In terms of how many coats to apply, 2–3 usually does the trick, but make sure to follow the guidance on the specific product you purchase. The absorption qualities of the wood also play a role.
Fencing maintenance & upkeep: what’s required?
To keep your existing fence in tip-top condition, take a look at the preservatives we mentioned above.
The frequency of re-application will depend largely on the finish used. As a rough guide, water-repellent preservatives benefit from being reapplied every 1–2 years, whereas stains do the job for around 4 years — give or take — before needing a top up. Paints can last in excess of 8 years!
Your fence’s exposure to rain, wind and sun will also play a role in how frequently it needs a lick of oil — we’d recommend just keeping an eye on it.
When the time comes for reapplication, try to do so on a dry, but not too humid day, allowing several hours for the panels to dry out sufficiently. With the right treatment, expect several decades of service life from your fence.
Other top tips for fence treatment
- Make sure to mask off any areas you don’t want to treat; stains can affect stone, concrete and plants. A protective sheet on the grass is a good idea.
- Preparing your garden can be important — this means cutting back or strimming any greenery that could encroach on the job.
- When applying a finish, always test a small, inconspicuous area of your fence to make sure the colour is desirable.
- When painting, start at the top of the panel and work your way down.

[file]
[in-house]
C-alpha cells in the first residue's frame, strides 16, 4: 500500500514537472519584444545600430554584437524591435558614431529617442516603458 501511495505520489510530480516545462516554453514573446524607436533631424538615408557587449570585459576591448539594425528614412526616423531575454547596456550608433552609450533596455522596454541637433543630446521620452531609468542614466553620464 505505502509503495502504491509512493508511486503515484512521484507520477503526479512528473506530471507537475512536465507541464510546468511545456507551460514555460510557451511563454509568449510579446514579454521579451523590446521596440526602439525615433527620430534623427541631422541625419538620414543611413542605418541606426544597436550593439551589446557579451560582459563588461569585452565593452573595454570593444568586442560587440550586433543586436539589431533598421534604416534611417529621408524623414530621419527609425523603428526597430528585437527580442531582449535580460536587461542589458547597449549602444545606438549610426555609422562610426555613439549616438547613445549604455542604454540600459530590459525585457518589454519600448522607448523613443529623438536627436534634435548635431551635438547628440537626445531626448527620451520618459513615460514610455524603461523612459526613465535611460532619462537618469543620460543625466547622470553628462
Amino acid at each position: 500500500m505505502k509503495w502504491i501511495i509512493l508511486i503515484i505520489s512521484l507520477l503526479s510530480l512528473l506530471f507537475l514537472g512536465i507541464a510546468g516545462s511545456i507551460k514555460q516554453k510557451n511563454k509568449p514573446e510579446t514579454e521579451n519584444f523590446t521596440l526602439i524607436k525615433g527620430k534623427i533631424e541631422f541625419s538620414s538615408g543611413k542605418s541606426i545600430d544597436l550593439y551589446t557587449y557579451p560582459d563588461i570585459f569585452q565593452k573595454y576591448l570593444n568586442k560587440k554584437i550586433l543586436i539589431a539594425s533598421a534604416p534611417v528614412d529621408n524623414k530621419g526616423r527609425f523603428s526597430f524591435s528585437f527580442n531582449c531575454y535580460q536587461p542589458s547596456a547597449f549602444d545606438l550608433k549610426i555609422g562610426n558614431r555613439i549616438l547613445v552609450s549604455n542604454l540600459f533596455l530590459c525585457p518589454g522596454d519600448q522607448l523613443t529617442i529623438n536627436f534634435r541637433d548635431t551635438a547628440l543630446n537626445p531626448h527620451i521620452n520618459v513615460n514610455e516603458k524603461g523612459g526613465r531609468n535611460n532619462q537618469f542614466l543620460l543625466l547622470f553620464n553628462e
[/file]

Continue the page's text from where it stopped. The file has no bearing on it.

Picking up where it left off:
- If applying a stain or similar preservative, go with the grain.
- Fence treatments can be very harmful to aquatic creatures, so keep well away from ponds, drains and the like — particularly when still wet.
How to restore an older fence
A streaky silvery-grey, your once-youthful fence might be starting to show its age — or perhaps you’ve recently come into ownership of a fence that is a bit past its best. If your fencing could do with a bit of TLC, follow these steps.
1. Strip it back
If the fence is an appealing style and is still structurally sound, it might be worth restoring. Give the posts a good shake — are they showing any signs of movement, or can you see any rot? If not, you’re good to go.
Firstly, remove any mold, mildew and dirt with a pressure washer. Once dry, strip it back to its bare wood by sanding each panel down, then clear away any remaining debris with a stiff bristle brush. If this is not enough, consider using some Owatrol Net-Trol to strip the wood back. This will reveal a fresh, new layer!
2. Fix it up
Once dry, any small breaks in the fencing panels can usually be fixed by gluing split pieces. If the fence panel has extensive damage, don’t worry, you most likely won’t have to replace the whole fence — simply the damaged part.
3. Finish things off
Then, depending on the look you’re going for, apply your finish — either a clear preservative, oil or a paint of your choice. Make sure to check and replace any loose or old fixings!
If you’re looking to maintain the classic grey aesthetic but give your fence a layer of defence, skip the sanding down. Simply clean the panels and apply a colourless, waterproof protection like Owatrol H4 Wood.
Beyond repair? Fancy a fencing change?
Sometimes, however, fences cannot be saved — possibly they have rotten posts or are structurally unsound — which will mean it needs to be replaced. That, or you’re just looking at incorporating a new style!
In this case, we’re here to help.
Got a fencing project in mind?
At Duffield Timber, we’re your people.
From the classic Siberian Larch to the beautiful, versatile Western Red Cedar — or even the mysterious, tropical vibes of Iroko — we supply quality fencing in a wide range of dynamic, durable and sought-after timber species. That’s not forgetting all your fencing fixings and finishes!
Get in touch with our team of timber experts through our contact page, by emailing firstname.lastname@example.org or by phoning 01765 640 564. We’ve helped many people realise their fencing dreams — drop us a line to get your project up and running.